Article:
Justin Bieber opens up about his parents, calls his mom 'amazing' and clarifies that his father isn't a 'deadbeat dad'

Justin Bieber hugs her mom Pattie Mallette on Mother's Day last year, May 11, 2014. He captioned the photo he posted on Instagram: 'My mom has taught me how to love, forgive and believe. She is my everything.'(Instagram/Justin Bieber)

Canadian singer Justin Bieber has not always enjoyed a good relationship with his parents. But as he grew up, he became more understanding of their situation and embraced his parents for who they truly are.

His father Jeremy Bieber was only 18 when he got Pattie Mallette, 17, pregnant, and Bieber said at that time, his father was simply "not in a place where he could raise a kid."

"He was immature," Justin told Billboard. "He left for like a year when I was about four, went to British Columbia, came back on Father's Day. I remember my mom said, 'If you're going to be here, you have to be here.' There's a misconception that he's this deadbeat dad, but he has been in my life since. I was with him on weekends and Wednesdays."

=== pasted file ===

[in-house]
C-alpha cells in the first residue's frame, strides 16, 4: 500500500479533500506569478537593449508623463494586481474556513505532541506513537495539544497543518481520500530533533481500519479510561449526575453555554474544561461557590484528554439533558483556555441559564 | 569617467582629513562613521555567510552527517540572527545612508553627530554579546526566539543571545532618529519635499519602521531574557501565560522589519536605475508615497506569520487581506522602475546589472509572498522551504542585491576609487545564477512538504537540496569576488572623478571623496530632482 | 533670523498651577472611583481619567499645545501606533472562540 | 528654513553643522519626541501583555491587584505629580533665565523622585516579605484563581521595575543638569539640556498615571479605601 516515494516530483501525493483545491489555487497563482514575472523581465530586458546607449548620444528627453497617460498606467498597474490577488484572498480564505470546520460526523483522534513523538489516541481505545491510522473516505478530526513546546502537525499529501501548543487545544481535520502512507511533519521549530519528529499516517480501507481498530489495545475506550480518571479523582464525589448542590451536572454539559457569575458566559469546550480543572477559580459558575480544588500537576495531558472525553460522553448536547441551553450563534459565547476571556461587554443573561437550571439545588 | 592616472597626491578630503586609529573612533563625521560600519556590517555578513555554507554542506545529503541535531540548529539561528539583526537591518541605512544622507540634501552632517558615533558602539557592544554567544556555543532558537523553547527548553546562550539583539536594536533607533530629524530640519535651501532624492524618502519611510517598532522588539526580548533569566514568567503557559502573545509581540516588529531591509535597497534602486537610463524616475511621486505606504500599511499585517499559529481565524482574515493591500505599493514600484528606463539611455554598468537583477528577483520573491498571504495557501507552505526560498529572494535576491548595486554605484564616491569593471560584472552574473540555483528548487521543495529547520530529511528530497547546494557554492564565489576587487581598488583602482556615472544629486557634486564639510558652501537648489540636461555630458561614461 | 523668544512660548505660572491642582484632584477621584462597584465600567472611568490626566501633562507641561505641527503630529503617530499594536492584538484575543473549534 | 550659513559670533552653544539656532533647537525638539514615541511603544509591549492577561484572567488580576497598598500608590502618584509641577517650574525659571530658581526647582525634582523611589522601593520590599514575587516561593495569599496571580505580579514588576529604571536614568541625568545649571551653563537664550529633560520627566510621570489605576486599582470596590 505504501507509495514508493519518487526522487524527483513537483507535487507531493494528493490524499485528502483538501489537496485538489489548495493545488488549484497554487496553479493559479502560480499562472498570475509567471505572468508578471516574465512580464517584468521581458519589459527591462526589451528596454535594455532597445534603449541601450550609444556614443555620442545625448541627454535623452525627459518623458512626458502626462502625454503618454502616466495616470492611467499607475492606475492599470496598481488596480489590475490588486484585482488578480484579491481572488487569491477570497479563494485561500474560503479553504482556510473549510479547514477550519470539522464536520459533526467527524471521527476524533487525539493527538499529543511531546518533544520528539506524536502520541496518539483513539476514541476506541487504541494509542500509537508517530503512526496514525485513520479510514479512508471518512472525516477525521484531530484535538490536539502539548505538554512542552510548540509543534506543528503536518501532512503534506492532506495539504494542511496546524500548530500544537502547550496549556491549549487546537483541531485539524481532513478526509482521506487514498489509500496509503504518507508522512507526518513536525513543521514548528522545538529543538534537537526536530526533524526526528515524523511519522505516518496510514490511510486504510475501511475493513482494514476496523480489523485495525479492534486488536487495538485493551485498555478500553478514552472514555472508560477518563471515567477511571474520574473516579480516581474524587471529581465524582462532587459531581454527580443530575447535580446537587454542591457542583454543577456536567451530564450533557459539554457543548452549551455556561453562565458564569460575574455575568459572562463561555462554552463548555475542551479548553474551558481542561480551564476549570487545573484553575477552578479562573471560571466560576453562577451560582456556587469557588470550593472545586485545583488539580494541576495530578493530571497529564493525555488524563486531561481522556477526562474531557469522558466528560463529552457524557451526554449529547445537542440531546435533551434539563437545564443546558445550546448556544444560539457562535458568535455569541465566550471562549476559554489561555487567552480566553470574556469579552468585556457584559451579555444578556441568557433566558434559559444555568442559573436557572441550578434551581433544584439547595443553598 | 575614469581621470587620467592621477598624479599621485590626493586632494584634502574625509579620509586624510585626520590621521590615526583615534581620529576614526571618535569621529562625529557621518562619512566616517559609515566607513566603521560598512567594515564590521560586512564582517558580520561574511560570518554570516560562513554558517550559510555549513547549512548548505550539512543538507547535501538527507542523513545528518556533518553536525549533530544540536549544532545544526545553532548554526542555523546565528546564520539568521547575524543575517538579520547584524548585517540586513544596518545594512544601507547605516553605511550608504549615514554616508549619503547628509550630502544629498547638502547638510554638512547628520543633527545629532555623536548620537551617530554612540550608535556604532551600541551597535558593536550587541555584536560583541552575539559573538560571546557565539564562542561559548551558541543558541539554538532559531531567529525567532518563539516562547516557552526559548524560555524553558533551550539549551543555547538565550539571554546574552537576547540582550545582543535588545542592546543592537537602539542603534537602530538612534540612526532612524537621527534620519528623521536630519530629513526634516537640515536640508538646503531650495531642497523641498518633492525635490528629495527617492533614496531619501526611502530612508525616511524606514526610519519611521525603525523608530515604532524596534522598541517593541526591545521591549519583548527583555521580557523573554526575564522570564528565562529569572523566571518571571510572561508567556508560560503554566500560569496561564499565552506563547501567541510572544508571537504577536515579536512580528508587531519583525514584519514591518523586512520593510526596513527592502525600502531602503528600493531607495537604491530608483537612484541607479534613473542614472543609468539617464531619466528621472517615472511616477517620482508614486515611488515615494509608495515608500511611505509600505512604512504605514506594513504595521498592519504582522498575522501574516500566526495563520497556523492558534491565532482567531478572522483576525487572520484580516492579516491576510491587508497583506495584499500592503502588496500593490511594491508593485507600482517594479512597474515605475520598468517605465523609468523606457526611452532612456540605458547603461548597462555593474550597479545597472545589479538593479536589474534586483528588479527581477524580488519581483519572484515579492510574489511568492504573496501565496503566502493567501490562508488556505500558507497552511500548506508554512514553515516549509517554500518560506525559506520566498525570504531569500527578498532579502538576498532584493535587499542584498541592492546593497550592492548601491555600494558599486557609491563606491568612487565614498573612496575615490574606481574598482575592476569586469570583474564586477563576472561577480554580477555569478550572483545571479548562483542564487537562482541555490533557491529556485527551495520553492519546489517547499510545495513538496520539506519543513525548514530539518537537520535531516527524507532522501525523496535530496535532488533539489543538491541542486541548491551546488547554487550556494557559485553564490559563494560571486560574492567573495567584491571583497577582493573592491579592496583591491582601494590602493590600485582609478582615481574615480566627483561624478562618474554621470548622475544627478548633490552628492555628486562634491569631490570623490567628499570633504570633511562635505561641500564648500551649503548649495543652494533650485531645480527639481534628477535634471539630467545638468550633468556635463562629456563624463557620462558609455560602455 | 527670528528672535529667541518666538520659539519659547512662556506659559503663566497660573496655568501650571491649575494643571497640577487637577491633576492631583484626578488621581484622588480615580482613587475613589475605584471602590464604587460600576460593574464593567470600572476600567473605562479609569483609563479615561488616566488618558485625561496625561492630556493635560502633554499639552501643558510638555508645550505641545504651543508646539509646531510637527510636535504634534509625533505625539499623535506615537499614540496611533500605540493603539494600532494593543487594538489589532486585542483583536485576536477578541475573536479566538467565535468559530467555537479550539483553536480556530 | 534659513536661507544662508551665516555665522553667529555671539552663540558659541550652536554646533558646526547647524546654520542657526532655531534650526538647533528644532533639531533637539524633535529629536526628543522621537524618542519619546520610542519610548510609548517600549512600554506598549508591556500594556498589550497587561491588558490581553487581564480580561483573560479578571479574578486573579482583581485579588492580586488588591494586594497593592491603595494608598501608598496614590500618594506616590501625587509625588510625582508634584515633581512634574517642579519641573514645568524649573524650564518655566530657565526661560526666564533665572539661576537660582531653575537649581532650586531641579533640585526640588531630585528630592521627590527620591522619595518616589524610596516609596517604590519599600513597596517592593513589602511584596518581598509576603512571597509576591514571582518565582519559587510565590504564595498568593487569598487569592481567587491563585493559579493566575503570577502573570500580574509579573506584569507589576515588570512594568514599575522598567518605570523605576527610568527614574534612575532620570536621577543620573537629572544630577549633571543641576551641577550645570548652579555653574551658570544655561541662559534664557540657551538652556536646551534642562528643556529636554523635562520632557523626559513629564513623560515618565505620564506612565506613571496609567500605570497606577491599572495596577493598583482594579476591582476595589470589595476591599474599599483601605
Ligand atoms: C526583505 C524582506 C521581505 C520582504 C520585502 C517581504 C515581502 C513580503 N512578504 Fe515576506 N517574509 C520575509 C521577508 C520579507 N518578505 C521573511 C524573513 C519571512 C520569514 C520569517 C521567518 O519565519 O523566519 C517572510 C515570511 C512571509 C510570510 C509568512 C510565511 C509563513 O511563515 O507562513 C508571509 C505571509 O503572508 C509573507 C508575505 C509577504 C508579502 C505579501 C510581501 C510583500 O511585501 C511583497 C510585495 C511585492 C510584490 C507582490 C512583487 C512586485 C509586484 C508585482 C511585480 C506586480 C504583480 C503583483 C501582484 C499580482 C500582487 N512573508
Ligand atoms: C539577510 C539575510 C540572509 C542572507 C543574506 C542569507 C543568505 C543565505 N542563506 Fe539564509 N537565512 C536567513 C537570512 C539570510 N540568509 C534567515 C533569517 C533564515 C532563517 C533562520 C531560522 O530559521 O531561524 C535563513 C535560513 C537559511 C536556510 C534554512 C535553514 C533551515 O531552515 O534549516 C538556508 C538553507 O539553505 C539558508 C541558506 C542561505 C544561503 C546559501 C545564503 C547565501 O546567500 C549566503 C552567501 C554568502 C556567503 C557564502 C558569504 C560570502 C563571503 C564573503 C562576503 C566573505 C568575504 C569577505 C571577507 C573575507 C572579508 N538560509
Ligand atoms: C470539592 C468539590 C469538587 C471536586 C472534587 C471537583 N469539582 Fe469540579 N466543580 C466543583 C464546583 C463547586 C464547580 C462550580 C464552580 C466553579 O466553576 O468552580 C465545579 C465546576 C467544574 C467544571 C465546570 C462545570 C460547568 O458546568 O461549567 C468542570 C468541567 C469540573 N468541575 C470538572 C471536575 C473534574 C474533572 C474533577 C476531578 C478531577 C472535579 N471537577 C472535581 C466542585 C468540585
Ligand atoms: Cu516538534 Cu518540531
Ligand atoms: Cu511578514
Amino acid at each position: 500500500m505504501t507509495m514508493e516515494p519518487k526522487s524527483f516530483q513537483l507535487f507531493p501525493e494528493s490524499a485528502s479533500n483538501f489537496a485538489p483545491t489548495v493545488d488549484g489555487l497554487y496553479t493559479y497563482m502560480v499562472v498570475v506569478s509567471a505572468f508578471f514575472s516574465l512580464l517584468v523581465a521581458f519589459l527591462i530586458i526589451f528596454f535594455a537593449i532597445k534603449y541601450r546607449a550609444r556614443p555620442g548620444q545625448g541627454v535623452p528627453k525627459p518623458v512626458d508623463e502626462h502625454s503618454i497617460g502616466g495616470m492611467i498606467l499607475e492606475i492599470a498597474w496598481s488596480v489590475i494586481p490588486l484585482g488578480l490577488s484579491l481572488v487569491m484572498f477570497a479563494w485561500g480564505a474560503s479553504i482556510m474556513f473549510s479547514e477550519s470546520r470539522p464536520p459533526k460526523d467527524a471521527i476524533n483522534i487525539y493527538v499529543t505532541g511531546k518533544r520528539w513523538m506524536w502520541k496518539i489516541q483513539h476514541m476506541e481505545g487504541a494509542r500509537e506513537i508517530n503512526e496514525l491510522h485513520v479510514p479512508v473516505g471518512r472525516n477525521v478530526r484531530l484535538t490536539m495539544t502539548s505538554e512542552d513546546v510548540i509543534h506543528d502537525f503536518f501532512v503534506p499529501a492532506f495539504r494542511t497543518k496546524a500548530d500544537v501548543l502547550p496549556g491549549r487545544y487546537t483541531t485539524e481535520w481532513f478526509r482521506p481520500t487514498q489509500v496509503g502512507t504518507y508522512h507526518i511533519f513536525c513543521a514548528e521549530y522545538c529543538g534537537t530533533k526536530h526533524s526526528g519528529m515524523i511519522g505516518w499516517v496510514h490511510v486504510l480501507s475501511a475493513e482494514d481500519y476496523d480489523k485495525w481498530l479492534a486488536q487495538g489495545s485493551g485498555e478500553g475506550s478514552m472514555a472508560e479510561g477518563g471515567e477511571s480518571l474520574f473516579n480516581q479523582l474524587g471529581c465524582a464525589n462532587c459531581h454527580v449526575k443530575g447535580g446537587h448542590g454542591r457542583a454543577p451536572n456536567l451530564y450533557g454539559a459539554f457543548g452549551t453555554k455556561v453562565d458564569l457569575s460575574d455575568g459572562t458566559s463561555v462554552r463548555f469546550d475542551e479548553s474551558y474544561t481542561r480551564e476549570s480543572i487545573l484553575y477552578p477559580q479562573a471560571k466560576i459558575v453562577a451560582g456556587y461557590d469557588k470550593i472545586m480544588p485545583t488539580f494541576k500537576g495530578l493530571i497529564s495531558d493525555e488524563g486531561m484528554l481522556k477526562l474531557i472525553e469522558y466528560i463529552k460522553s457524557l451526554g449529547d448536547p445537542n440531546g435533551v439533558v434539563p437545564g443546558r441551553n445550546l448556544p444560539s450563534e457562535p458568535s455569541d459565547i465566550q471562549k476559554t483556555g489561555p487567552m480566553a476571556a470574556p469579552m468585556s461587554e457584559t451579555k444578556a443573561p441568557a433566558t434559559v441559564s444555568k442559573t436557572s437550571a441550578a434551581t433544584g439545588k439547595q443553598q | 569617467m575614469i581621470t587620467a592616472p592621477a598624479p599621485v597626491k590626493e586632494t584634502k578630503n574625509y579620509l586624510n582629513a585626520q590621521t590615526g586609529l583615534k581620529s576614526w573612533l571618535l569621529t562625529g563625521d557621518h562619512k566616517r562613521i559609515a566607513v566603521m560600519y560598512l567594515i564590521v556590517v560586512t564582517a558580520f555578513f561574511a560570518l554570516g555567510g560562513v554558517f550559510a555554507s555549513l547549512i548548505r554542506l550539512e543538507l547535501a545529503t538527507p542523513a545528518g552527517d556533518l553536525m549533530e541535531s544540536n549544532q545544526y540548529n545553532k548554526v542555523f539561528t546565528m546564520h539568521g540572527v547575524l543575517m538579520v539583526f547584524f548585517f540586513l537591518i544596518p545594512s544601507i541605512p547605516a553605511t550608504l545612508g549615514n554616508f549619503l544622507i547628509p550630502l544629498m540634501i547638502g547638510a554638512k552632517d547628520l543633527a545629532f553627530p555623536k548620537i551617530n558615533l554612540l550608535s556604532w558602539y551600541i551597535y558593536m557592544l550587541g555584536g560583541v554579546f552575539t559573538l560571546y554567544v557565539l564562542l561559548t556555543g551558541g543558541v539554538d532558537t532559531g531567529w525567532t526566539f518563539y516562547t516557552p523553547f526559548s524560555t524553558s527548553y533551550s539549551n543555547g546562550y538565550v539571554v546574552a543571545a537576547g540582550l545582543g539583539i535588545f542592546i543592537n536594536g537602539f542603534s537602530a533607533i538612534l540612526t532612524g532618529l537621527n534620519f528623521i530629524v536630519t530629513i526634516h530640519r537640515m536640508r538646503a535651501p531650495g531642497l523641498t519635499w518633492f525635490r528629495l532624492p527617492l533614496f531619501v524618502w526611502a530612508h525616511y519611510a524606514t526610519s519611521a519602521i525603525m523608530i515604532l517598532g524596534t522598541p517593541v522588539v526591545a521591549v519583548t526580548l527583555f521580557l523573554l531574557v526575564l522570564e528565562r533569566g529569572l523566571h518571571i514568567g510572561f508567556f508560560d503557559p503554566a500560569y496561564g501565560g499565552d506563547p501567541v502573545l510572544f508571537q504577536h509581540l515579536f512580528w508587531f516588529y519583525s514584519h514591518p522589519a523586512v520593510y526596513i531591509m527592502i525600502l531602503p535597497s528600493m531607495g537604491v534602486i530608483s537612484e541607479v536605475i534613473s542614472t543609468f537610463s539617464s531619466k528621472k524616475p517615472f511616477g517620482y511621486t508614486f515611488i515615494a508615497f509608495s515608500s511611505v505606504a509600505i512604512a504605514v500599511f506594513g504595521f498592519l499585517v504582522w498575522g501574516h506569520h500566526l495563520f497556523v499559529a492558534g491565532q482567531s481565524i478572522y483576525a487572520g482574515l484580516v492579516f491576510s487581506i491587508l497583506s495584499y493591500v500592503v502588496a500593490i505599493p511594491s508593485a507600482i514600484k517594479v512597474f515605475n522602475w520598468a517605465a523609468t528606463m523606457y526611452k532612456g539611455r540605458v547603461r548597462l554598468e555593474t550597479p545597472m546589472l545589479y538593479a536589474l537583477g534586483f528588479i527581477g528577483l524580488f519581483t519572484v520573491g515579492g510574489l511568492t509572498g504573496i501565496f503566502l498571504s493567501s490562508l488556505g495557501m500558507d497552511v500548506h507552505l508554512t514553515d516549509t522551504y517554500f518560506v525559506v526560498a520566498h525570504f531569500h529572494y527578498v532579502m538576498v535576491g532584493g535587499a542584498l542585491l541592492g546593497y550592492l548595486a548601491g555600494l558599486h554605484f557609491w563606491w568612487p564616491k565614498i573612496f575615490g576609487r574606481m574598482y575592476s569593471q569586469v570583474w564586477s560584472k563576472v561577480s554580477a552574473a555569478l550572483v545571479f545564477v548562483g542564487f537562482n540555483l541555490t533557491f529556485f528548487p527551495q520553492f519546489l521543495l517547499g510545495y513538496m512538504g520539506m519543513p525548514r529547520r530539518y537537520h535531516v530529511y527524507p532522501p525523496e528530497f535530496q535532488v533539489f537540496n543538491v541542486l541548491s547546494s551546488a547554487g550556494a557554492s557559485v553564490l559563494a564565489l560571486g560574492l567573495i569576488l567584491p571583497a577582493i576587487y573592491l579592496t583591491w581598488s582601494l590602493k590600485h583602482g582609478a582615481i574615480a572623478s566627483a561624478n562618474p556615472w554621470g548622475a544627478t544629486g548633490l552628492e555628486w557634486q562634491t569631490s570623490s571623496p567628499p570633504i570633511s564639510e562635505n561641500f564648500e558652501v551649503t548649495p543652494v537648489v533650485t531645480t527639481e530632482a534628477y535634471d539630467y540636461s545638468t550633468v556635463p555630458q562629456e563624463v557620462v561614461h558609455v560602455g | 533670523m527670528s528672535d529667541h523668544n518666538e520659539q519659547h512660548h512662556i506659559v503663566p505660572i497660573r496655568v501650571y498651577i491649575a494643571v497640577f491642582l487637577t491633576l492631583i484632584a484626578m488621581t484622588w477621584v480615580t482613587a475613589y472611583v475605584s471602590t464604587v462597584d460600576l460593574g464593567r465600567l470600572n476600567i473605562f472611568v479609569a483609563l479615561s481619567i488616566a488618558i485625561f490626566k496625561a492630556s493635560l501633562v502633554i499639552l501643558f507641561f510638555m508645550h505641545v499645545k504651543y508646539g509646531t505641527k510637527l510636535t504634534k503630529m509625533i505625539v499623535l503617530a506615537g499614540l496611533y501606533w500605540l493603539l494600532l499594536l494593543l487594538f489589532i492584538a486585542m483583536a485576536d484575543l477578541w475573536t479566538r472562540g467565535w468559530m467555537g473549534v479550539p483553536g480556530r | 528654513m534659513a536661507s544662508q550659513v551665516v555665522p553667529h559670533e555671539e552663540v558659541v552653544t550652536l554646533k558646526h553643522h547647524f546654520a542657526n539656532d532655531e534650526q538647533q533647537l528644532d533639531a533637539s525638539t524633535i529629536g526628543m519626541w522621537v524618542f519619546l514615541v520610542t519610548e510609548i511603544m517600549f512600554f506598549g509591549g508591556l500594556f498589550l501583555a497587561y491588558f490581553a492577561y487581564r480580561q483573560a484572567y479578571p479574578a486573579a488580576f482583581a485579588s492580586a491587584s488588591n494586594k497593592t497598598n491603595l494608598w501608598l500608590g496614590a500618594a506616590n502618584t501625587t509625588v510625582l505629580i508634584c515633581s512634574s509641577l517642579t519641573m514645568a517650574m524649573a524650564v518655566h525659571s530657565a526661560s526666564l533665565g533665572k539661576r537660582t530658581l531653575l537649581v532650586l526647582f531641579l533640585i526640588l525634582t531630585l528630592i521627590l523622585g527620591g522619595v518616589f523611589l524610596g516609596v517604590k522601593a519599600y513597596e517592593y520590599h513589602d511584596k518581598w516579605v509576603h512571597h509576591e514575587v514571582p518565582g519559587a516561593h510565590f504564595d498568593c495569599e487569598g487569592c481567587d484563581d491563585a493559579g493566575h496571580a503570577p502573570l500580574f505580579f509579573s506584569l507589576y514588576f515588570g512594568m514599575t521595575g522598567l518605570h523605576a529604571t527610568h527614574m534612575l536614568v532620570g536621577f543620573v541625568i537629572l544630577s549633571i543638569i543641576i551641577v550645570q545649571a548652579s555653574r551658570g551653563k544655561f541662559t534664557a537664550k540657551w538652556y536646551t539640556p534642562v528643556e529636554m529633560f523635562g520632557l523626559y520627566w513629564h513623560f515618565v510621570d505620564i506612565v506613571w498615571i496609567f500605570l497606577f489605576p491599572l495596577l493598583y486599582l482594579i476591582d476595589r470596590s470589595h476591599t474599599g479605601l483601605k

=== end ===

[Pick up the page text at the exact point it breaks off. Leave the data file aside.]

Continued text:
It was mostly Mallette who raised Justin. But when he got into showbiz and was swept away by a life of money, fame, and partying, the singer said his relationship with his mother became "pretty non-existing."

"I was distant because I was ashamed," he revealed. "I never wanted my mom to be disappointed in me and I knew she was. We spent some time not talking, so it takes time to rebuild that trust. She's living in Hawaii now, so it's hard, but getting better. She's an amazing woman and I love her."

Looking back, Justin said it was not easy being thrust into the spotlight at such an early age. "I wouldn't suggest being a child star," he said. "It's the toughest thing in the world."

This is why he wants people to be more understanding and compassionate with young celebrities, even though they tend to do crazy and stupid things.

"I want people to be more kind to young celebrities," he said. "Like Kylie (Jenner). Look at her world: She has been living on TV since she was a kid. Every time she's looking around she sees a camera, and that's affecting how she's thinking and how she's perceiving people and why she has to do certain things. Situations that happen taint your mind, especially in this industry. Especially for girls."